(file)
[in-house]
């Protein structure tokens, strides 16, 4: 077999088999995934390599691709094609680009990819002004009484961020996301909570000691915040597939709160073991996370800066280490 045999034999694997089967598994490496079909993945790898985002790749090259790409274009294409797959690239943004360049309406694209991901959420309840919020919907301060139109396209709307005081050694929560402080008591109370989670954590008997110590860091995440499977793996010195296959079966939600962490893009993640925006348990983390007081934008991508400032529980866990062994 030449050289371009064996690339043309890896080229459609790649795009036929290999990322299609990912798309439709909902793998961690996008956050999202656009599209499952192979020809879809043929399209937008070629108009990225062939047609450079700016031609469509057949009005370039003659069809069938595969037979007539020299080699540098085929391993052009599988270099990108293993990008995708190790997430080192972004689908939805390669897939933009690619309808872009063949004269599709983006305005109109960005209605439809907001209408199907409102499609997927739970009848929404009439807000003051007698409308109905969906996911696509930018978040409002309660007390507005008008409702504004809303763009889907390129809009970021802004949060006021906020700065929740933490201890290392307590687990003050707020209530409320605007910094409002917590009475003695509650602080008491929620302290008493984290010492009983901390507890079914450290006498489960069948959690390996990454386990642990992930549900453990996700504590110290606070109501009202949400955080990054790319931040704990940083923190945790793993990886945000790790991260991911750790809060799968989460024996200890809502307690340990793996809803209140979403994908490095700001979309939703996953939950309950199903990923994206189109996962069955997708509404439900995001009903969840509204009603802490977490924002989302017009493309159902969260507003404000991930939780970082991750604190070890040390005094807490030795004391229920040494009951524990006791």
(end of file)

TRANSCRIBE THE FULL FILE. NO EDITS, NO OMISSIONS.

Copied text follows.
[in-house]
């Protein structure tokens, strides 16, 4: 077999088999995934390599691709094609680009990819002004009484961020996301909570000691915040597939709160073991996370800066280490 045999034999694997089967598994490496079909993945790898985002790749090259790409274009294409797959690239943004360049309406694209991901959420309840919020919907301060139109396209709307005081050694929560402080008591109370989670954590008997110590860091995440499977793996010195296959079966939600962490893009993640925006348990983390007081934008991508400032529980866990062994 030449050289371009064996690339043309890896080229459609790649795009036929290999990322299609990912798309439709909902793998961690996008956050999202656009599209499952192979020809879809043929399209937008070629108009990225062939047609450079700016031609469509057949009005370039003659069809069938595969037979007539020299080699540098085929391993052009599988270099990108293993990008995708190790997430080192972004689908939805390669897939933009690619309808872009063949004269599709983006305005109109960005209605439809907001209408199907409102499609997927739970009848929404009439807000003051007698409308109905969906996911696509930018978040409002309660007390507005008008409702504004809303763009889907390129809009970021802004949060006021906020700065929740933490201890290392307590687990003050707020209530409320605007910094409002917590009475003695509650602080008491929620302290008493984290010492009983901390507890079914450290006498489960069948959690390996990454386990642990992930549900453990996700504590110290606070109501009202949400955080990054790319931040704990940083923190945790793993990886945000790790991260991911750790809060799968989460024996200890809502307690340990793996809803209140979403994908490095700001979309939703996953939950309950199903990923994206189109996962069955997708509404439900995001009903969840509204009603802490977490924002989302017009493309159902969260507003404000991930939780970082991750604190070890040390005094807490030795004391229920040494009951524990006791």